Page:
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Will Allan in Steppenwolf Theatre Company’s Good People

The rising young actor plays a pivotal role in David Lindsay-Abaire’s class-mobility drama.

Photograph: Joel MoormanWill Allan in rehearsal for The March at Steppenwolf Theatre Company

Will Allan was a senior theater major at North Central College in Naperville when he spotted an audition notice for TimeLine Theatre Company’s 2009 production of The History Boys. The Chicago premiere of Alan Bennett’s West End and Broadway hit about boys at a British prep school called for eight young male actors.

“I spent, like, 20 bucks to overnight my head shot and résumé from Naperville to Chicago,” the actor, now a TimeLine artistic associate, says with a laugh that retains a hint of his Kentucky-native drawl. Allan scored one of the coveted roles and graduated from North Central two months into TimeLine’s much-extended run. Three years out of school, the appealingly open young actor is performing his third role at Steppenwolf Theatre Company.

“I sometimes teach [workshops] back at my alma mater,” Allan, 25, says on a break from rehearsal for Steppenwolf’s Good People. “They always ask for advice in getting into it. I’m like, I literally saw something in that paper, sent it in, and it just happened from there. So I was superfortunate because that show really catapulted a lot of young Chicago actors into the scene.”

Allan isn’t exaggerating. The History Boys brought career-enhancing attention to Alex Weisman, Joel Gross, Rob Fenton, Behzad Dabu and Michael Peters, among others.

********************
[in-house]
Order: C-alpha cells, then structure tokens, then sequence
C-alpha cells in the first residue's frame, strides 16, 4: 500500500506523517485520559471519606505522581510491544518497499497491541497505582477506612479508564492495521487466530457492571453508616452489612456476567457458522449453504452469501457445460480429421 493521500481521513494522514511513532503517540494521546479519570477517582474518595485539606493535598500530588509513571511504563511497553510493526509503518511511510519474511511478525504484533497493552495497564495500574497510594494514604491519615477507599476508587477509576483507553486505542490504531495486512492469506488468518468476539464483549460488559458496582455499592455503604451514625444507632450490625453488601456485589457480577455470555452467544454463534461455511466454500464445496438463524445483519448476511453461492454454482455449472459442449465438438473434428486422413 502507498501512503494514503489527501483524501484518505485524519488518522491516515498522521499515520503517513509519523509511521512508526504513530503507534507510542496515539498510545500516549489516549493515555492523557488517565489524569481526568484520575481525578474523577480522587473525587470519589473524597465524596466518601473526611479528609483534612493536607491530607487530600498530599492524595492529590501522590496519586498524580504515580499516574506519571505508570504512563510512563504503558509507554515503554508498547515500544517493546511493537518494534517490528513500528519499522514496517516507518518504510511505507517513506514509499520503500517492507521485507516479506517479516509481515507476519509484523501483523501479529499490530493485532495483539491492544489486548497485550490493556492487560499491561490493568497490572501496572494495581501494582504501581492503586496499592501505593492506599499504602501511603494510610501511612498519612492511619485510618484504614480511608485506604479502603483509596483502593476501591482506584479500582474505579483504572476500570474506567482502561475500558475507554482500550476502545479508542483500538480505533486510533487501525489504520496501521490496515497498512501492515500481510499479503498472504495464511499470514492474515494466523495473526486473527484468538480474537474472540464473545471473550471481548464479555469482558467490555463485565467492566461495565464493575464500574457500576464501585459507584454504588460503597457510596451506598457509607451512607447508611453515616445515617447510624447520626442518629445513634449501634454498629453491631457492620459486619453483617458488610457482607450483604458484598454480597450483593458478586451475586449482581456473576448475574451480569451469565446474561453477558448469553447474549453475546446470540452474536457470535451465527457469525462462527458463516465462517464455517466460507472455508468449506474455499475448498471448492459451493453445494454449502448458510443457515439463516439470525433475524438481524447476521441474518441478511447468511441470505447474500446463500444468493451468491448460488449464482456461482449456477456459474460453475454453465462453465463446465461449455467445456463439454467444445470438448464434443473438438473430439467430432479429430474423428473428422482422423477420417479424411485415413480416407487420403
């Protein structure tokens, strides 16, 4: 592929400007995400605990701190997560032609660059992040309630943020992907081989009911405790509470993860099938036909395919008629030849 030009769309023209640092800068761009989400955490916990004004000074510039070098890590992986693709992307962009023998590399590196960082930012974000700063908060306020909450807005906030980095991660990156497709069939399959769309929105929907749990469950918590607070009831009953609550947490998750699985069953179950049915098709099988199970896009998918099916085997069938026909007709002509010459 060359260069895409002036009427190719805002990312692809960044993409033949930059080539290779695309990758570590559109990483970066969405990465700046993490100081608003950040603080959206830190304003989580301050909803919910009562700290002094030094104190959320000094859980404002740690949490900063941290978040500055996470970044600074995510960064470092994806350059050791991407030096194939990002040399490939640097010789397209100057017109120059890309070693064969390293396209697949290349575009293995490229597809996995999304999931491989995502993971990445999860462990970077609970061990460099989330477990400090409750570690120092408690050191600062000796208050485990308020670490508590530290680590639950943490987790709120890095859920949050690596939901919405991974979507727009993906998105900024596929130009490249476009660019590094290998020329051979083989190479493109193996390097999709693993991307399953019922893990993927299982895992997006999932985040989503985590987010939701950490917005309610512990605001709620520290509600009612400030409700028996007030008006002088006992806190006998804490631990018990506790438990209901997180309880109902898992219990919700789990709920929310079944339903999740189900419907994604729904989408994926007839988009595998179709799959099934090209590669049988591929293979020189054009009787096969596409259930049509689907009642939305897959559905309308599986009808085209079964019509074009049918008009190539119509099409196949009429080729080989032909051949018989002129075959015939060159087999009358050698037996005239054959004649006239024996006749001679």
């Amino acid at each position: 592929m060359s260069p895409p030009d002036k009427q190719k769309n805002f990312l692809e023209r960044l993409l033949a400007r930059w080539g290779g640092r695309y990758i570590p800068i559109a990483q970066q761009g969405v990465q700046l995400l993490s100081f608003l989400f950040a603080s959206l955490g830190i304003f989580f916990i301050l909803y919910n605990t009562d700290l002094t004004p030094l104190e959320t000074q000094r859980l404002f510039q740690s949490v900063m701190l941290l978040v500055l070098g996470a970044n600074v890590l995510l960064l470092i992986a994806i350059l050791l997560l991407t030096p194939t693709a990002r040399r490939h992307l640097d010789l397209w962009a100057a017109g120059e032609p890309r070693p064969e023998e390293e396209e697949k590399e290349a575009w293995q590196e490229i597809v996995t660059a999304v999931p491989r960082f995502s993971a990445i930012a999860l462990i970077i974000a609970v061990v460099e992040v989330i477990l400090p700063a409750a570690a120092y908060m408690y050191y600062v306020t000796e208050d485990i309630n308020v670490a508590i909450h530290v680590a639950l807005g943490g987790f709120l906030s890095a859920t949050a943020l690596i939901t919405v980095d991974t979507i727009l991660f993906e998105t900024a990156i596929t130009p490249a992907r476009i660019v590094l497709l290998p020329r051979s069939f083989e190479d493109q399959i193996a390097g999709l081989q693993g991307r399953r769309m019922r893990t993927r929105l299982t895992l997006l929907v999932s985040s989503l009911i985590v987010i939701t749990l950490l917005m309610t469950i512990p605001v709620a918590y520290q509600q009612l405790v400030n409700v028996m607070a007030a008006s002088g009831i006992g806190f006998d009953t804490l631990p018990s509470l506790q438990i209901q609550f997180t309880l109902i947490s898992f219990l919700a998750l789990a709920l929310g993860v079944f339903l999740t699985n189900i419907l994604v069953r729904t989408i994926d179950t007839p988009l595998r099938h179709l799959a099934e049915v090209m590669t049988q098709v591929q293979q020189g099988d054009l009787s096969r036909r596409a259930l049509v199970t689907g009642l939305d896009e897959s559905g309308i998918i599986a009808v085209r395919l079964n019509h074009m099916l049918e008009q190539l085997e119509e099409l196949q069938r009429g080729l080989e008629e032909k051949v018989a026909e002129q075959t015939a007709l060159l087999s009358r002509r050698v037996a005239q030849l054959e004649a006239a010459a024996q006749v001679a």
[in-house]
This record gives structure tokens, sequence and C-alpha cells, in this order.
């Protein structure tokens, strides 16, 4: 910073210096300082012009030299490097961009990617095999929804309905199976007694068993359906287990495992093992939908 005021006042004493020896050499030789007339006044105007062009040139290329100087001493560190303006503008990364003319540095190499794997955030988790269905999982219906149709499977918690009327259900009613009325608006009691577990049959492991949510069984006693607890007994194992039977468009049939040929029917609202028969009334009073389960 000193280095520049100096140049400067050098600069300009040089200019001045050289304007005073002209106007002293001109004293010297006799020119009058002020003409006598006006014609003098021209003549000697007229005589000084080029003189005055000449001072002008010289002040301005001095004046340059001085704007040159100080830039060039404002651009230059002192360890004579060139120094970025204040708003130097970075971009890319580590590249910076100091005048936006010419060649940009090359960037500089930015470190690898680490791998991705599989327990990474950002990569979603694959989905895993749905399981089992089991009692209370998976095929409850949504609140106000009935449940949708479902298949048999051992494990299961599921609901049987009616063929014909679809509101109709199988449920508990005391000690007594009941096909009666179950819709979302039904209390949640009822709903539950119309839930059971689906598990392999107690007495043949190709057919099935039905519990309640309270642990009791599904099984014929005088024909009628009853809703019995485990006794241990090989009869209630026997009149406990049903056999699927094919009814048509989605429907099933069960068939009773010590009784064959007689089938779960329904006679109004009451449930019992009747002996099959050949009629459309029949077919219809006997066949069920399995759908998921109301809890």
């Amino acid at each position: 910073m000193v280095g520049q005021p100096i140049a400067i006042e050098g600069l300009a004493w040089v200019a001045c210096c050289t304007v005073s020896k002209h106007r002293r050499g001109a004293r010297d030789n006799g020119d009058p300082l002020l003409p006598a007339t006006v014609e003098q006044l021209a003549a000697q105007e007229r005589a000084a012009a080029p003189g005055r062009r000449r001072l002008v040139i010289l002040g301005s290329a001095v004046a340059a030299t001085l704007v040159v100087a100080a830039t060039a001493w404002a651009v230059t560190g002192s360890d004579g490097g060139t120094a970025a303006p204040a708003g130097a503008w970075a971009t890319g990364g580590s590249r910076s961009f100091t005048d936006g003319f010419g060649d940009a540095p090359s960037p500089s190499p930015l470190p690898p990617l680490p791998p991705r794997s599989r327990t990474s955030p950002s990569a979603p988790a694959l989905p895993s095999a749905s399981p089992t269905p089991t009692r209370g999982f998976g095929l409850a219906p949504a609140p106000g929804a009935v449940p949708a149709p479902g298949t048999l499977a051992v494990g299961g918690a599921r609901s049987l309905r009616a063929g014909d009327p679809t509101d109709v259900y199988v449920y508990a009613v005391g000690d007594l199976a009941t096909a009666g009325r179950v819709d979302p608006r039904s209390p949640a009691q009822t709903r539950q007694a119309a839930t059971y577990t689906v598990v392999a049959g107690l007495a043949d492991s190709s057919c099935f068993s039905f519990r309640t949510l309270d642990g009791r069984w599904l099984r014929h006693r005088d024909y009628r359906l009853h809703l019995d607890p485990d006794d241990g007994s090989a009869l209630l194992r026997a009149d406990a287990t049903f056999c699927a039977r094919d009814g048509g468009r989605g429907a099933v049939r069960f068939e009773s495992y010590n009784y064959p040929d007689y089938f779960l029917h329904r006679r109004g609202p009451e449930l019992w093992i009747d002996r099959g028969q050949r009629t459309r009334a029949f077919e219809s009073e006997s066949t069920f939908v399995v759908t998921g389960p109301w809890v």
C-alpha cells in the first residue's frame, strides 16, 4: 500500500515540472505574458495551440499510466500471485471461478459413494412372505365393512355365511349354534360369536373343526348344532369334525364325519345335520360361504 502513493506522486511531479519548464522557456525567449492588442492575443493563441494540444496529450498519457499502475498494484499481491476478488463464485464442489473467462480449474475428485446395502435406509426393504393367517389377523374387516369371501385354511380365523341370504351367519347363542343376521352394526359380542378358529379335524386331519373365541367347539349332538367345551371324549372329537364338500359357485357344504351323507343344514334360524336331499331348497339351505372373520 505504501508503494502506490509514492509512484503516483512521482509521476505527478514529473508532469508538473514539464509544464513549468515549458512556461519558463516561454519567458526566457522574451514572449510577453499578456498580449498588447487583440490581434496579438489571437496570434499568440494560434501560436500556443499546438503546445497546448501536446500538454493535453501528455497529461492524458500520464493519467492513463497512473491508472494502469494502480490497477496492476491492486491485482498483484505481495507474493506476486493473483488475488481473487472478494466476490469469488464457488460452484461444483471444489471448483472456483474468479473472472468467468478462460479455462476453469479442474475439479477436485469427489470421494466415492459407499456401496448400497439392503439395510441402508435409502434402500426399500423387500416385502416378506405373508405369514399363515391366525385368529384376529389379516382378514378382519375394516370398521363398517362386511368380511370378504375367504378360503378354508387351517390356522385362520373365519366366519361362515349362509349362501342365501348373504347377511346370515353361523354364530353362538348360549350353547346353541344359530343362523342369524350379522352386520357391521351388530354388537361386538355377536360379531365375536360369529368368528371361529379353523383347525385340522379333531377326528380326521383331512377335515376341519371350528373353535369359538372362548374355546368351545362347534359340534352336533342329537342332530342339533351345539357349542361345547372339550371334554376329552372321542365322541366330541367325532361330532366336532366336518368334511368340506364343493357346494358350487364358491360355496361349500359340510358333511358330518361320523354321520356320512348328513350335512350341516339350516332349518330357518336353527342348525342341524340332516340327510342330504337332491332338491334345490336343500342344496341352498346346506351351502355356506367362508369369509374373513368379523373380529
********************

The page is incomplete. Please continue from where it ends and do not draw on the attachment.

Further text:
For Allan, it’s led to appearances in Robert Falls’s Goodman Theatre production of The Seagull as well as Steppenwolf for Young Adults’ A Separate Peace and last spring’s main-stage Steppenwolf production of Frank Galati’s The March. Before going Equity, he squeezed in a couple of storefront shows at Strawdog.

“A part of me does feel like I skipped some of that storefront scene that I love,” the performer says. “[But] while I didn’t spend as much time in that area of Chicago theater…[it] had such an impact on me as a performer, working with actors who’re so passionate.”

Allan portrays a young South Boston dollar-store manager in Good People, David Lindsay-Abaire’s class drama that premiered on Broadway in 2011. His character, Stevie, sets the play in motion by firing middle-aged single mom Margie, played here by ensemble member Mariann Mayberry.

“In this Southie environment…that is a very tight-knit community,” Allan says. “He’s arguably the best—the most ‘good person’ in the play. He has to do something terrible in that first scene, but it’s not something he wants to do to someone he has loved as part of his community.”

As for Allan’s community, he’ll appear next spring in Victory Gardens’ production of The Whale, but between Good People and the VG show, he says, “I think I’m gonna head to New York just for a couple months in the early winter, to try to dive into pilot season there and start getting my name out into that theater scene.”

Especially given that his parents have recently moved to Chicago, he’s not ready to depart permanently. But Allan can’t refuse opportunities outside Chicago, he says, no matter how well this city has treated him: “I love Chicago so much, and I love its theater scene. It’s one of those things where I’m gonna try to have both. I’m comfortable doing this stuff anywhere in the world, so we’ll see what happens.”

Good People previews Thursday 13 and opens September 23.

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